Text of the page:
Main problem is that you made some cuts to the crank and sleeve that enlarged the capacity thus reduced two important factors on the engine (compression/vacuum capacity and flow speed). This directs to problems of tunning the engine. A good porting job doesn't need to remove much material.
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Old 05-13-2003, 12:19 PM   #11
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that's something different.

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Old 05-13-2003, 12:23 PM   #12
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What would concern me most about this crank (I don't see a pic of the sleeve anywhere) is the reduction of the counterweight.

You are taking a huge amount of metal of that thing and in my experience, the engine is going to run very rough and put a lot of strain on the bearings (crank and rod)

If you take this much off one side, you need to compensate on the other.

Also, will that counterweight stay where it is @ 37,000 rpm?
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Old 05-13-2003, 12:27 PM   #13
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opinions, opinions everywhere

...the brain dead trying to formulate an original thought....

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Old 05-13-2003, 12:43 PM   #14
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I dont see how you are using the fan style cuts to create pressure.

I am of the understanding that a fan sucks air in one side and forces it out the other at a greater speed. From your pictures, you dont have any slots in the front of the shaft and case so it cant do this.

All you are doing is swirling whatever air/fuel mixture is in the crank creating turbulence at the wrong point.

I design model aircraft myself and I understand what you are aiming for with the sleeve but I am not sure it is working how you are wishing. The idea at that point is to get the most efficient flow to the chamber and if the mixture is being blocked by any obstruction at all you are defeating the purpose.
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Old 05-13-2003, 02:05 PM   #15
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Quote:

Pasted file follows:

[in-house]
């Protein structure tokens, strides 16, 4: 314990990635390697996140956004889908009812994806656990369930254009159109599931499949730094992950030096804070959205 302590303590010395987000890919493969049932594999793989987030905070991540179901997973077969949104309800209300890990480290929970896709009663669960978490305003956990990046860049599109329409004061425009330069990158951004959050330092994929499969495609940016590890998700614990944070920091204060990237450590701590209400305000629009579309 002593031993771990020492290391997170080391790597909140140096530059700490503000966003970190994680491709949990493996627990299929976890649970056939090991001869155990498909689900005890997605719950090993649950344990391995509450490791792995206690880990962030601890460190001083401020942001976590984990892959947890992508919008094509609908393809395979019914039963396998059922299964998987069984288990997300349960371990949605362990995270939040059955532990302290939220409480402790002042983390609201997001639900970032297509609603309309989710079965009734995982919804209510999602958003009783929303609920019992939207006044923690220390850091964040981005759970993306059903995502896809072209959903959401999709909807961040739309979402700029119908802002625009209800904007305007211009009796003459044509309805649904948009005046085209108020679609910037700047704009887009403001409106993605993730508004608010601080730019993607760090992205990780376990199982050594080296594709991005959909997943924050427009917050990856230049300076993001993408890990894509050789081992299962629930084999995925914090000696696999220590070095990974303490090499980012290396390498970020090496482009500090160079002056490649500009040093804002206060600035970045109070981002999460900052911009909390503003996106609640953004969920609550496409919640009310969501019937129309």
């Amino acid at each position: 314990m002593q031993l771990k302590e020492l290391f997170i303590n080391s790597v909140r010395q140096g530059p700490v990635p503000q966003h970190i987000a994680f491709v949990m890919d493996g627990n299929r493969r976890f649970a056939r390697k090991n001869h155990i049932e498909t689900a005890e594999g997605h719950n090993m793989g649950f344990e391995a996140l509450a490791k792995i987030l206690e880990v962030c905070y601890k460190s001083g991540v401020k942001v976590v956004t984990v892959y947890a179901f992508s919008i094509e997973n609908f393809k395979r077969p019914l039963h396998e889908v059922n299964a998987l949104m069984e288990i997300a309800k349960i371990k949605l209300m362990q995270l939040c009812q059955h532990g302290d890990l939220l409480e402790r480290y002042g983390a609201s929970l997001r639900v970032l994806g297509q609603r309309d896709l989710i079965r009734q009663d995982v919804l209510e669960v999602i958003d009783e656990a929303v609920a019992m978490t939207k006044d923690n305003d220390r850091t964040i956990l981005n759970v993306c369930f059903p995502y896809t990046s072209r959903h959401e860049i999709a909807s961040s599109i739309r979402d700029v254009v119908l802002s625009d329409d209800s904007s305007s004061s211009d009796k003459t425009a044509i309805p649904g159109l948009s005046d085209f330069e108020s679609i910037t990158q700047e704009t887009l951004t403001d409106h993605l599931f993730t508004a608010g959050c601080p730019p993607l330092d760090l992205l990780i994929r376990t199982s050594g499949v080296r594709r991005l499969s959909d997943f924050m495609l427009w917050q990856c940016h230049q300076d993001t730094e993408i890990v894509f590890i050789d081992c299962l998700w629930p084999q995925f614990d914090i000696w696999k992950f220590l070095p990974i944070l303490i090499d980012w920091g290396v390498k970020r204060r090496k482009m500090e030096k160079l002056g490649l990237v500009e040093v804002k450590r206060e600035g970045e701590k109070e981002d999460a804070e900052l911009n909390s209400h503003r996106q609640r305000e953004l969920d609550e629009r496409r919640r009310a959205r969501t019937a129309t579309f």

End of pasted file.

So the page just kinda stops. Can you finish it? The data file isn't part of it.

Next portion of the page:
Originally posted by DanielSon
If you do not understand the physics behind our designs you should not criticize it.
I agree with you but you are trying to explain your design to us average hobbyist, and unfortunately, not every one of us are rocket scientist from Sandia National Laboratories, so please forgive me if I could not ask intelligent questions.

Assuming cavitation does occur and fuel does vaporized further (by the way, if you know the vapor pressure and flow pressure of the fuel mixture at the point of inception, would you let me know? I always wanted to know what the values are out of curiosity) at the tail end of the six airfoils (2 on each port, 2 mm H X 1 mm W X 2mm D), how many percentage of the fuel mixture pass through the ports got vaporized further? (I hope this is intelligent enough) The way I see it, the height of the airfoil is only about 1 mm at most, it might not have enough surface area to create enough turbulence to make a difference. For the wing on an airplane to create enough lift to be of any use, it got to have enough surface area. Besides, cross section area of the transfer port tunnel is much bigger than that of the two airfoils; I expect most of the fuel mixture will just travel through the port tunnel without ever hitting the two airfoils.

Also, I think the airfoils are a bit too close to the combustion camber, the flow of the fuel mixture has to change direction already as soon as it leaves the tail end of the airfoils, the turbulence created by the airfoils might not be as effective as it should be. Move the foils to a lower position might help (just a guess).

Is there anyway to polish the EDM surface? I think it really would slow down the flow.

I see you spend a lot of machine time (time spent on making the electrodes, time spent on actual burning) on the sleeve, wonder how much you are charging for all the works? And if you have some any kind of test data (performance, mileage etc), would you publish them? Hope that is not too much trouble.